NOTE: The pictures in this post were taken at the 2007 and 2008 Texas State-Level Pandemic Influenza Modified Full-Scale Exercises.
The recent spread of influenza A (H1N1), more commonly called “swine flu,” has brought preparedness for such events to the forefront.
Are local public health officials and their partners in the local public health system prepared for events such as this recent swine flu phenomenon? If so, how did they become prepared?
They participate in training, of course.TEEX pandemic flu training:
For more than three years our National Emergency Response and Rescue Training Center has facilitated pandemic influenza preparedness through planning assistance and mass prophylaxis training. The mass prophylaxis preparedness training originally started with a grant in 2004 from the Centers for Disease Control and Prevention (CDC) and now the course is fully funded by the Department of Homeland Security (DHS).
Mass Prophylaxis is the capability to protect the health of the population through the administration of critical interventions (antibiotics, vaccinations, antivirals, etc.) in response to a public health emergency in order to prevent the development of disease among those who are exposed or are potentially exposed to public health threats.
The centerpiece of TEEX’s pandemic influenza training is a course called “Bioterrorism: Mass Prophylaxis Preparedness and Planning.” This course is a guide for local health officials and their partners in the local public health system to coordinate plans to provide mass distribution of pharmaceuticals for the jurisdiction as they relate to the Division of Strategic National Stockpile (DSNS) program.
The purpose of this course is to enhance a jurisdiction’s preparedness and emergency response efforts by developing (or revising) a plan addressing an all-hazards approach towards mass prophylaxis. The course is delivered by two public health professionals and consists of a combination of lectures, small group activities, and a tabletop exercise.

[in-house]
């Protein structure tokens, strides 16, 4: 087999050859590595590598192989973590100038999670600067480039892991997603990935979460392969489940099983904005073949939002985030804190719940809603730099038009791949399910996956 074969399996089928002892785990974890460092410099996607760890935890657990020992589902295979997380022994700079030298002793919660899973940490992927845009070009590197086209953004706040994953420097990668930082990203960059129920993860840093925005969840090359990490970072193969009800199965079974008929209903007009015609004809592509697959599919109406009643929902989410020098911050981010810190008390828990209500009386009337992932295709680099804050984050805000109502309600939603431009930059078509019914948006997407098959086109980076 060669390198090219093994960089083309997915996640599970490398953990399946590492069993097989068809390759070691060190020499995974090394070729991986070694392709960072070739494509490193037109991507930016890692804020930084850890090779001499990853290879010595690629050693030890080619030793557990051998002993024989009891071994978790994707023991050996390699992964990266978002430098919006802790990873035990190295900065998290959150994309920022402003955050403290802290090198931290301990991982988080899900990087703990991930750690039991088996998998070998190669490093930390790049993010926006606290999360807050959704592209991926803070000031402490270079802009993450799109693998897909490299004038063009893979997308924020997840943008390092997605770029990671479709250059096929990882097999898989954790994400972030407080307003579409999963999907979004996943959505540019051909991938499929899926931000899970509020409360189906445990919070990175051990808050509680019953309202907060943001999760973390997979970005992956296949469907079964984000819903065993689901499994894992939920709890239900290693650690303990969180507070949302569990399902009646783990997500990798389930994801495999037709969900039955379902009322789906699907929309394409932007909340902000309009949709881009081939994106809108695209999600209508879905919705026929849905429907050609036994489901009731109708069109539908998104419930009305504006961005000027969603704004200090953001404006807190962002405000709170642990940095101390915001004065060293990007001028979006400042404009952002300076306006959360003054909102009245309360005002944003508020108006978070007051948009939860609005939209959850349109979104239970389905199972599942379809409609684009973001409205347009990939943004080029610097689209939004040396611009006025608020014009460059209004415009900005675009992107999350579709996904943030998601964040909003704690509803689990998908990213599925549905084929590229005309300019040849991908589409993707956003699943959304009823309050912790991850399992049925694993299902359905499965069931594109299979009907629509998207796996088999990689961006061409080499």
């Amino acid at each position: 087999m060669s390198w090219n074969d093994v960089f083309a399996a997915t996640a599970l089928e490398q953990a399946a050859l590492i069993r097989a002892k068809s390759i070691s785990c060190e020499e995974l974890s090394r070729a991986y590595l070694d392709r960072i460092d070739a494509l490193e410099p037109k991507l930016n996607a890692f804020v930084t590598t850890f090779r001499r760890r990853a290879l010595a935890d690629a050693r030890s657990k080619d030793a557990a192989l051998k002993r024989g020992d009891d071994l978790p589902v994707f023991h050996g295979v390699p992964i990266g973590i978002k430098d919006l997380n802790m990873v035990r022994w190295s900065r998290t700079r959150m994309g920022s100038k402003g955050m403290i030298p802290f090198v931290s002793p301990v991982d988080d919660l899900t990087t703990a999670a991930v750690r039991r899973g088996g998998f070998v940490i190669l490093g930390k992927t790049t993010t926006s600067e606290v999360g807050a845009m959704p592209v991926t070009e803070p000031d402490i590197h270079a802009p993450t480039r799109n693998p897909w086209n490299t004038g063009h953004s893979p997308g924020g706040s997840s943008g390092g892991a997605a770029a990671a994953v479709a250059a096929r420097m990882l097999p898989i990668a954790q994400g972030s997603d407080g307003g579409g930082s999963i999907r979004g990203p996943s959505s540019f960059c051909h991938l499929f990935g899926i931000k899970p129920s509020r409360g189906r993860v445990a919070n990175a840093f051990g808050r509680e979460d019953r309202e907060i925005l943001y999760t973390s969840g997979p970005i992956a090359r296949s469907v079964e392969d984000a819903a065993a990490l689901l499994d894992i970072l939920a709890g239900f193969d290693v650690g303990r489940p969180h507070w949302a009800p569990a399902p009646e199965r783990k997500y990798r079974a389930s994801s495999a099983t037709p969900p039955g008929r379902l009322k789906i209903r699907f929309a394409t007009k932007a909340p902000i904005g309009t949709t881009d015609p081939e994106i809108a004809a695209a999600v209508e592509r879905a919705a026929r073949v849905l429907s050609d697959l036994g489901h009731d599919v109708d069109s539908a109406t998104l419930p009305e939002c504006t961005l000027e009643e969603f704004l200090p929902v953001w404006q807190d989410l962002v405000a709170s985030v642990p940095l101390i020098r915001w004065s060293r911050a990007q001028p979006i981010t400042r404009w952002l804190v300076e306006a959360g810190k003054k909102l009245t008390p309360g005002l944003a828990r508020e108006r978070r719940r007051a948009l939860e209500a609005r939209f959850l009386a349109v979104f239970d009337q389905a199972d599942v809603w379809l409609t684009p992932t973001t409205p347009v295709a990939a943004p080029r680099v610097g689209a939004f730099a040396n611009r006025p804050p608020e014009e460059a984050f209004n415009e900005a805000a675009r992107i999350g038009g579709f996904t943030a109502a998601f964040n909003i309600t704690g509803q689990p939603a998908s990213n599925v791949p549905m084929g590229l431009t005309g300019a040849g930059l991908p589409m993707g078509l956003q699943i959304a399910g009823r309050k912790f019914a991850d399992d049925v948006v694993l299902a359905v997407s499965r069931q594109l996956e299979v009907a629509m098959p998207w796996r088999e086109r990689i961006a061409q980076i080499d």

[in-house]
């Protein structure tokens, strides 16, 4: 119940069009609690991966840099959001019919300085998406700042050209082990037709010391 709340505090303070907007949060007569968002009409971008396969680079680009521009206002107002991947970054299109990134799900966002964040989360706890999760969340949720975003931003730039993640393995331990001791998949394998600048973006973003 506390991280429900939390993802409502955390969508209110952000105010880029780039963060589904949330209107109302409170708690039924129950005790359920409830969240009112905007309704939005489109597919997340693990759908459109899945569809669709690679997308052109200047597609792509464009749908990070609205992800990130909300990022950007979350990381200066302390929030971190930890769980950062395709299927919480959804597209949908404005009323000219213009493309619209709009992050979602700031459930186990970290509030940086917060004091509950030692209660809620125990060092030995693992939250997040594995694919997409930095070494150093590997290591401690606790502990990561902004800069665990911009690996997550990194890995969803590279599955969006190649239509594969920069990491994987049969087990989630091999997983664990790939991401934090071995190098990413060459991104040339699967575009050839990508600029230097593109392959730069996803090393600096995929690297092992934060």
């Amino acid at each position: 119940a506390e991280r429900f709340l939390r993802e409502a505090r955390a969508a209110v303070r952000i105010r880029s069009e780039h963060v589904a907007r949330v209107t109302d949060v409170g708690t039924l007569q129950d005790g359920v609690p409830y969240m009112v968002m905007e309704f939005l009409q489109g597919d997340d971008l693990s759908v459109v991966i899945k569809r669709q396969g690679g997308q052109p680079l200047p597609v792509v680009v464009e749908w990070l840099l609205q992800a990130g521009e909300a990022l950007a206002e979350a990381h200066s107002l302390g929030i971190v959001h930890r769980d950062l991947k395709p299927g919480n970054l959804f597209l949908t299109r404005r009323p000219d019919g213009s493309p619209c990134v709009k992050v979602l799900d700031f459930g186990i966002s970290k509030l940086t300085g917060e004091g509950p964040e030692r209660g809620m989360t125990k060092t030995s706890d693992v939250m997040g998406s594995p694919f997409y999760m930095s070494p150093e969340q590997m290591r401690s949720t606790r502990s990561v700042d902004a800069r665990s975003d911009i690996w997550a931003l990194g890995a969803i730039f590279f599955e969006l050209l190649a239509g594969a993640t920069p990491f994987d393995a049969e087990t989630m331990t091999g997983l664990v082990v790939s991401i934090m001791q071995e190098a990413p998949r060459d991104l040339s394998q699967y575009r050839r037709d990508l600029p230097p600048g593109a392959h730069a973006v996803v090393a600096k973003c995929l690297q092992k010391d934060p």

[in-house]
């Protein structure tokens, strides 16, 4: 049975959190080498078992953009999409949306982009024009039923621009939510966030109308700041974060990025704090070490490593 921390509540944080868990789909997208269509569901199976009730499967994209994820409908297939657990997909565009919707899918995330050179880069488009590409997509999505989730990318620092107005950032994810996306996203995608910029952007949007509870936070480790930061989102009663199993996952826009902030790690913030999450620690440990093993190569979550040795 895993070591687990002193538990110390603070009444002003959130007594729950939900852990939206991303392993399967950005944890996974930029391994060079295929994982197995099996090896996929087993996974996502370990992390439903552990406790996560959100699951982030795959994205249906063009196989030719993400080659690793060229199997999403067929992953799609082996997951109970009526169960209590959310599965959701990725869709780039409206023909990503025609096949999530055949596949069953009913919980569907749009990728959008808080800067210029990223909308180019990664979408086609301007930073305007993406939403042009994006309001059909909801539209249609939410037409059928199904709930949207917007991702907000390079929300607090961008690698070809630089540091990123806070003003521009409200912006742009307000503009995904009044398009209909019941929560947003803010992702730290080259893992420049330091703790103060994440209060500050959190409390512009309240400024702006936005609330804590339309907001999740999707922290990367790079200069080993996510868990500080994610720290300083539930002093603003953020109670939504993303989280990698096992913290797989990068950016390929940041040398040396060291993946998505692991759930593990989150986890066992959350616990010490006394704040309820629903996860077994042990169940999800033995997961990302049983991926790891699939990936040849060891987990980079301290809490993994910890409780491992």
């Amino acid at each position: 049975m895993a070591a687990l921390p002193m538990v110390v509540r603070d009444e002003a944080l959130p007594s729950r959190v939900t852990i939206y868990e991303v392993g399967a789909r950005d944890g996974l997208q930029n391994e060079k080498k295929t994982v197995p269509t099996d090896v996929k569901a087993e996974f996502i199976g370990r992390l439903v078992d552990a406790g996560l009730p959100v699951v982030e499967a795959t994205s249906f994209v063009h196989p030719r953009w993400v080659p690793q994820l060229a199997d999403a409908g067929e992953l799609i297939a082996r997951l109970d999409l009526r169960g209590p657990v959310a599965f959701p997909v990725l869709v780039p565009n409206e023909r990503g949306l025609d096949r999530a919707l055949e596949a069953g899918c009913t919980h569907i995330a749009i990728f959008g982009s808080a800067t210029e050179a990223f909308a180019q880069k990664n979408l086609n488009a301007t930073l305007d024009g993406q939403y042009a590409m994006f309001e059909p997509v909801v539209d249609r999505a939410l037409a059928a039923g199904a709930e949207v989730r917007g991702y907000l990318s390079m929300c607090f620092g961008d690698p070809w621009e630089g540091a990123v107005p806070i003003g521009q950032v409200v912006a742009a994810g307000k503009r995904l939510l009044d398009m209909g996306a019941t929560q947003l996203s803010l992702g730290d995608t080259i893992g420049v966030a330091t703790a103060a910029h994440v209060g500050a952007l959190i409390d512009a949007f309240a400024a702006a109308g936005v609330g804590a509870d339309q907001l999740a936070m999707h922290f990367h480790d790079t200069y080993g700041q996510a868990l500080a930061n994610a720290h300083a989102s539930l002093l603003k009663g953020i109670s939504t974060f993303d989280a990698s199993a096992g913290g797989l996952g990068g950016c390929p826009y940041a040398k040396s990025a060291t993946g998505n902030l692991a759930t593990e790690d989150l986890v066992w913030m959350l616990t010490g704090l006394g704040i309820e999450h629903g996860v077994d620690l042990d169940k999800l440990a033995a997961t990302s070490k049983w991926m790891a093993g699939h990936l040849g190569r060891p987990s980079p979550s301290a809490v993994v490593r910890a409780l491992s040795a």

Evaluated by the Texas A&M Health Science Center’s School of Rural Public Health, the course awards 16 contact hours of continuing education for doctors, nurses and public health professionals. This year we have conducted twenty-one deliveries of this course all across the USA, trained over 600 people, and has over thirty course deliveries scheduled between now and the end of November.
The feedback for the course delivery has been extremely positive:
Mary Lynne Thames, PhD, LSU Health Science Center School of Public Health: “I just wanted to thank you for a wonderfully successful two days of training. We received nothing but positive feedback from those in attendance. I look forward to another opportunity to bring you and your team this way.”
Susan McNabb, Volunteer Coordinator, Chattanooga-Hamilton County Health Department: “I wanted to drop you a line to let you know what a fantastic job you all did with the training and exercise last week. The health department staff, as well as the outside agencies’ representatives who attended, all learned a tremendous amount. Our EMA [Emergency Management Agency] Director is already in the process of scheduling a meeting with the mayor which will include our health department administrator.”
For more information about pandemic flu preparedness training, contact Phil Allum: email@example.com.